December 16, 2021
How does Pipe compare to revenue-based financing?
When you’re ready to scale your company, a lack of liquidity is one of the most common roadblocks founders face. You might know the cash is coming—but you need it in hand if you want to make those key hires, upgrade your tech, build your inventory, or ramp up your marketing campaigns.
Some founders will turn to equity financing, loans, or venture debt to access the needed capital. But taking on restrictive debt or dilution isn’t always the best way to go—founders might need or prefer financing that provides more flexibility and freedom. When that’s the case, many founders with scaling businesses find themselves turning to alternative financing solutions.
Consider this: in today’s economy, more things than ever are, or will soon become, a source of recurring revenue. And companies with predictable recurring revenue may not need to rely on traditional debt or equity financing at all. Instead (or in addition!) they can harness their recurring revenue as an asset to get access to capital quickly.
This can take a couple shapes:
trading your recurring revenue on Pipe
or using traditional revenue-based financing—what some may call a merchant cash advance.
These may sound similar, but they’re not. The distinction between trading your recurring revenues (a.k.a. what Pipe offers) and revenue-based financing can have significantly different impacts on your business. While both allow you to leverage elements of your recurring revenue for capital, they vary greatly in risk, cost, and scalability.
What’s revenue-based financing, anyway?
Revenue-based financing (we’ll call it RBF, for short) is a form of business financing that provides you with capital in exchange for a fixed percentage of your revenue over time. Effectively, it’s a repackaged loan. (For context, Pipe isn’t a loan at all. It allows you to trade a portion of your recurring revenue for up-front capital, by connecting you directly to the capital markets—but we’ll get back to that in a minute.)
With RBF, your future revenue becomes collateral for the loan. Repayment is typically based on a percentage of revenue each month until a predetermined multiple is repaid. For example, you might repay 5 percent of your revenue each month until you’ve paid twice the amount borrowed.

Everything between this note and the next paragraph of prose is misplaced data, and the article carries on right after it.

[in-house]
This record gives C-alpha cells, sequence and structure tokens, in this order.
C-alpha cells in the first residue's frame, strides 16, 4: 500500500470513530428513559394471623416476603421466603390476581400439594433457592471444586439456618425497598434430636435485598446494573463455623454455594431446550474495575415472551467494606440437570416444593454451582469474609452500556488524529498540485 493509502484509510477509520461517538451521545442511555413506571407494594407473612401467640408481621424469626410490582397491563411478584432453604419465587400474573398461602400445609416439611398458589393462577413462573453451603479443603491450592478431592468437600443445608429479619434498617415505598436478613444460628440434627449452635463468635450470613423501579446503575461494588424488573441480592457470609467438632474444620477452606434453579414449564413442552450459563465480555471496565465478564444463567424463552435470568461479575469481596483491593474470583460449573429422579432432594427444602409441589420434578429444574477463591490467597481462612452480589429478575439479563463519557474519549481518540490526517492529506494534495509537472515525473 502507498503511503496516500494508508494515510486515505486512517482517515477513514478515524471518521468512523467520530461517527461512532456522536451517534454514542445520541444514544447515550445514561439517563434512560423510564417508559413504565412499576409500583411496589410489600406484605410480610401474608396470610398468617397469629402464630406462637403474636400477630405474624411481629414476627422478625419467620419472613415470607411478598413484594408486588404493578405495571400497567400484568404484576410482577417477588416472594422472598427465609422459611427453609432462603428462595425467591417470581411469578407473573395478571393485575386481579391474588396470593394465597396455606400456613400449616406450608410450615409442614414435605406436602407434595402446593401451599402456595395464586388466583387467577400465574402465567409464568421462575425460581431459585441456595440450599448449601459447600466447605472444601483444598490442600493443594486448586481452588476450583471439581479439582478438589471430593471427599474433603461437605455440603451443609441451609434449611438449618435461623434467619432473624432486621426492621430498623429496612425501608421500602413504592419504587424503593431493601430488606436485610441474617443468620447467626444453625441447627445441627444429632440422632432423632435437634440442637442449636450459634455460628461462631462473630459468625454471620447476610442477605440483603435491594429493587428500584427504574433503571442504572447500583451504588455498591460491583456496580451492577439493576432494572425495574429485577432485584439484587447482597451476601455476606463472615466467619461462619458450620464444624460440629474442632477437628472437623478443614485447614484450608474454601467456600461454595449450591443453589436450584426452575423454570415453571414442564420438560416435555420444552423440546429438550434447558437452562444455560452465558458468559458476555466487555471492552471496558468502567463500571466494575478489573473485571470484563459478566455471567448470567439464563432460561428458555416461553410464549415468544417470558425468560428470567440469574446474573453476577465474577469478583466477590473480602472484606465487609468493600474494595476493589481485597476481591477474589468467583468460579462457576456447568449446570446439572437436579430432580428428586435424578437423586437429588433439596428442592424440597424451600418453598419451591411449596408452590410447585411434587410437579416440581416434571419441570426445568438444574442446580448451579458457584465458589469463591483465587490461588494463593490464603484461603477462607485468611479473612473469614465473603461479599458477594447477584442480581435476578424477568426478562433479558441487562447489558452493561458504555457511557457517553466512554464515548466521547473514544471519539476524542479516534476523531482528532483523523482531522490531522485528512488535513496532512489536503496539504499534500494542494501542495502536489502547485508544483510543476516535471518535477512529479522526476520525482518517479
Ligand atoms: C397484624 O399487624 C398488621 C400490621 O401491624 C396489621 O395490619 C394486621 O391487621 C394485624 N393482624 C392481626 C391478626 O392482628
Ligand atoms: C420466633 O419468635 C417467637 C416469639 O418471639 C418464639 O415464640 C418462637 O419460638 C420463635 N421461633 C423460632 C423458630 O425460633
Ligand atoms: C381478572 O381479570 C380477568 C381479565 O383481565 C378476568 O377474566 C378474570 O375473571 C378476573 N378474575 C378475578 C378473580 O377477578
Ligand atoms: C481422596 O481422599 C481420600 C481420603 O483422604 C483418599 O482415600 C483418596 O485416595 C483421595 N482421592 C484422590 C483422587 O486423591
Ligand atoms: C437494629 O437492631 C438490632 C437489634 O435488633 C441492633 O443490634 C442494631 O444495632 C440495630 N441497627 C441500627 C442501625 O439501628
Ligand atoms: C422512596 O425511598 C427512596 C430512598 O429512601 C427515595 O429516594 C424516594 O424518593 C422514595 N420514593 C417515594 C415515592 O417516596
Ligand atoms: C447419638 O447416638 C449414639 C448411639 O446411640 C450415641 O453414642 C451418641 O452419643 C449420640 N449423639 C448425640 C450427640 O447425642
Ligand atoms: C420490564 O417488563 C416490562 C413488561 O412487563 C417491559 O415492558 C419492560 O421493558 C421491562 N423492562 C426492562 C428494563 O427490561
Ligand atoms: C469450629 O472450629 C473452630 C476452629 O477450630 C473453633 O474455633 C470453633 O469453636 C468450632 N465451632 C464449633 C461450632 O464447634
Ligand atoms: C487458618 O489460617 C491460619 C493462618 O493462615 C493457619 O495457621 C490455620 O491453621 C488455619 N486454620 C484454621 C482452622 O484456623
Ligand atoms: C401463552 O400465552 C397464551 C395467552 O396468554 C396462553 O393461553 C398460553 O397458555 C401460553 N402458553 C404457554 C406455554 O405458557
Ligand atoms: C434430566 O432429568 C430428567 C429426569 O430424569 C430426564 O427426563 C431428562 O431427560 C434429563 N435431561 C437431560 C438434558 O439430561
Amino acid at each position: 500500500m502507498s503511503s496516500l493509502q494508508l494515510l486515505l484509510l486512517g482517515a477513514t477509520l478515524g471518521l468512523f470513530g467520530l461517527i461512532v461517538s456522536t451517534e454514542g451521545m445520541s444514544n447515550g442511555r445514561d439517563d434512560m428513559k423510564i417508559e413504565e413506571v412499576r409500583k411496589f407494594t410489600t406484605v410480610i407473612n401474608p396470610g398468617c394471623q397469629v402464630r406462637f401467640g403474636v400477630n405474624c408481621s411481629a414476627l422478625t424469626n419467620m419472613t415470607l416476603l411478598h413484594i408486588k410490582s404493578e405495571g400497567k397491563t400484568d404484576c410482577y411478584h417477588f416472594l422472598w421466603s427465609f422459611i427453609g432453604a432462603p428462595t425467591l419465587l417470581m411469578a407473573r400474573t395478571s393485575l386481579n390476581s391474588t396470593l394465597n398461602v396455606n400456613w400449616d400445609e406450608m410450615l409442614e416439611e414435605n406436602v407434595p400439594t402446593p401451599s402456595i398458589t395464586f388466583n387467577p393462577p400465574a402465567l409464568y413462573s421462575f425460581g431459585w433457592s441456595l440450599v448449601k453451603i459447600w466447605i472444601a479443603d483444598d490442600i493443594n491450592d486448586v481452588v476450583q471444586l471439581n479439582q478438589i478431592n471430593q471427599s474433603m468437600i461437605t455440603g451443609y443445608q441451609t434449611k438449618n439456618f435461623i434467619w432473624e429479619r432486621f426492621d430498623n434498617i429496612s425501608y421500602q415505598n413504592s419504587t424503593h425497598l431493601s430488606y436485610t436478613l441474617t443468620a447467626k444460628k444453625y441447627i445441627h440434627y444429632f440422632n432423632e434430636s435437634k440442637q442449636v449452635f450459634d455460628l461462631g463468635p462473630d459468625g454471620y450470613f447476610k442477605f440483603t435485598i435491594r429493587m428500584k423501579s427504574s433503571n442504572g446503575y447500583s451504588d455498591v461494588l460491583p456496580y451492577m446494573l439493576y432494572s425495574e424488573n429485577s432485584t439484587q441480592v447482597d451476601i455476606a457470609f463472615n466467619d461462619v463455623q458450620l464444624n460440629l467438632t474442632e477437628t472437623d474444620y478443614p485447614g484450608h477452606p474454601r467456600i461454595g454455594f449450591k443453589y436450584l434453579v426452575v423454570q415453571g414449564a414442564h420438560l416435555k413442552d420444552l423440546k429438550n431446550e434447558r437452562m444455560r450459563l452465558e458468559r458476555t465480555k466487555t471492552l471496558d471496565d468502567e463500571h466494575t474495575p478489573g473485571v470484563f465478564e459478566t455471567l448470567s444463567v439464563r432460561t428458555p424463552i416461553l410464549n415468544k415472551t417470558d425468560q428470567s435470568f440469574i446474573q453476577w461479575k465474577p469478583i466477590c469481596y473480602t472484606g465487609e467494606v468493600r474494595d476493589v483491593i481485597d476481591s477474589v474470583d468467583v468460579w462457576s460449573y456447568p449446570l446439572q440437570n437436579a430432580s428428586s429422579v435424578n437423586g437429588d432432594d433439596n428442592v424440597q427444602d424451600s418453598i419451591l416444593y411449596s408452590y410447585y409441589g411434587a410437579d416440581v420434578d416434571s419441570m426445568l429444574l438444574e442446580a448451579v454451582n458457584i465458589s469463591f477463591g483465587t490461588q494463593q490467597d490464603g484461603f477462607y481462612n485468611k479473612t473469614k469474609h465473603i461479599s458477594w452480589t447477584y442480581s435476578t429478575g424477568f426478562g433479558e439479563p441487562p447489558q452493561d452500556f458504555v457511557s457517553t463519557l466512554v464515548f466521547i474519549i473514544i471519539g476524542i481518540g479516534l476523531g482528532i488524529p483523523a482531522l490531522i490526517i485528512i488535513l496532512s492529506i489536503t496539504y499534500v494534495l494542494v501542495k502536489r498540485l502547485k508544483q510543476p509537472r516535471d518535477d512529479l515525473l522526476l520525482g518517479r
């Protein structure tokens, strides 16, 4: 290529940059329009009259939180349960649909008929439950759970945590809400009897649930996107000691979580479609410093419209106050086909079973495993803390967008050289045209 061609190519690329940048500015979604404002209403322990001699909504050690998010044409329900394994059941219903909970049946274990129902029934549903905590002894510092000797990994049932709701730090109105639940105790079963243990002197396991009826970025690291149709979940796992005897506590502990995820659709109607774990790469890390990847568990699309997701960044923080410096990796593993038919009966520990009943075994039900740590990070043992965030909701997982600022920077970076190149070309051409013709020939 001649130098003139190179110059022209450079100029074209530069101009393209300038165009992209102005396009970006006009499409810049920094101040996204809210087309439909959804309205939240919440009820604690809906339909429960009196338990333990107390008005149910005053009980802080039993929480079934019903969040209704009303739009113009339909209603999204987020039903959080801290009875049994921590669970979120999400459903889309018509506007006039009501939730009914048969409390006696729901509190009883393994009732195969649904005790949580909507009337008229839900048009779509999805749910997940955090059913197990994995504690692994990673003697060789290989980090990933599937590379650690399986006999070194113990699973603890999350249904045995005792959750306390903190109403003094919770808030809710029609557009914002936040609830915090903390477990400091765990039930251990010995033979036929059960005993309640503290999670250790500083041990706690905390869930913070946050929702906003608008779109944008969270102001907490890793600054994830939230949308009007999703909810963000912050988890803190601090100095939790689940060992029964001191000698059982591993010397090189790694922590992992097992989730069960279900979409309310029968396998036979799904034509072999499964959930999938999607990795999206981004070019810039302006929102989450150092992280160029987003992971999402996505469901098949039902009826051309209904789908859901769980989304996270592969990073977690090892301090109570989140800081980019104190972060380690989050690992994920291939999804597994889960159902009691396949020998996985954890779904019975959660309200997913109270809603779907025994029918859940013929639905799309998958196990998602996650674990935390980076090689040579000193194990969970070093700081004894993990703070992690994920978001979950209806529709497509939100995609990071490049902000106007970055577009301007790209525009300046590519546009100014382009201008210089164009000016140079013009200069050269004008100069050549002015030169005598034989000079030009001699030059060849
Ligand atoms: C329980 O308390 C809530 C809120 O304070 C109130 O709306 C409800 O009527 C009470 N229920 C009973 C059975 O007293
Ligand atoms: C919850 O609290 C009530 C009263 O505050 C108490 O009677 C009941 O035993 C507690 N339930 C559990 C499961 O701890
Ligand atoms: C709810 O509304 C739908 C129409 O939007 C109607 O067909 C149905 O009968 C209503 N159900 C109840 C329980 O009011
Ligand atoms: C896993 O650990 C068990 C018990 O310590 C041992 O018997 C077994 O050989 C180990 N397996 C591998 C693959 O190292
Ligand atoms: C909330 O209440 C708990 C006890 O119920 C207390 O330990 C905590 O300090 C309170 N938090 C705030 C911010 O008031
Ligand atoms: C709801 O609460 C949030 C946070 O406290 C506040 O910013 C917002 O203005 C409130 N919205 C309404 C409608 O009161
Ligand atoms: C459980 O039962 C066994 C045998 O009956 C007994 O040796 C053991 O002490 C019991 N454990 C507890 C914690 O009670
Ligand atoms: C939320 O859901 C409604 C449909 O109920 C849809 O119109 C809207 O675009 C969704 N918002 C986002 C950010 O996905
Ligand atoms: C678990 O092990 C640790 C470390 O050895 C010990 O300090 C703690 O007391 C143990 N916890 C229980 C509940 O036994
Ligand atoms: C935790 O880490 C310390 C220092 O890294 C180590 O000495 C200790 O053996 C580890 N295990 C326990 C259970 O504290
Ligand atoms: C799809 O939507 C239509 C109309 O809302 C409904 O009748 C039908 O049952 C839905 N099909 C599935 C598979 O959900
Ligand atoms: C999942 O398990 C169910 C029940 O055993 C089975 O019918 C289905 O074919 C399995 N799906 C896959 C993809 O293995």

Advantages of revenue-based financing
RBF’s biggest draw tends to be that companies with predictable revenue can access it even if they don’t have the assets to get a more traditional loan. It’s a non-dilutive way to get cash relatively quickly, often with fairly uncomplicated qualification requirements compared to traditional loans. In fact, RBF providers often promote the fact that they’ll approve you for financing when others won’t.
Disadvantages of revenue-based financing
RBF may initially be convenient, but—like payday loans for personal funds—there are some serious strings attached. You can get quick access to cash on the front end, but it can cost you a mountain in the long run when you consider the total amount you repay (also called the repayment cap). This can turn a short-term play into long-term repercussions.
Unlike traditional loans, revenue-based financing doesn’t have an interest rate. Instead, as mentioned earlier, you pay back a predetermined multiple of the amount you borrowed. Multiples of up to 3x the amount financed aren’t uncommon—which means borrowing $100K today could cost you $150–300K to repay. (If that were an interest rate, it would be as high as 50–200 percent!) While a variable repayment model can be an advantage over traditional loans if your revenue dips, most lenders are expecting you to grow moving forward. That means your payments grow as your business grows… Which can make it harder to plan ahead, increases your cost of capital, and can pull down your cash flow.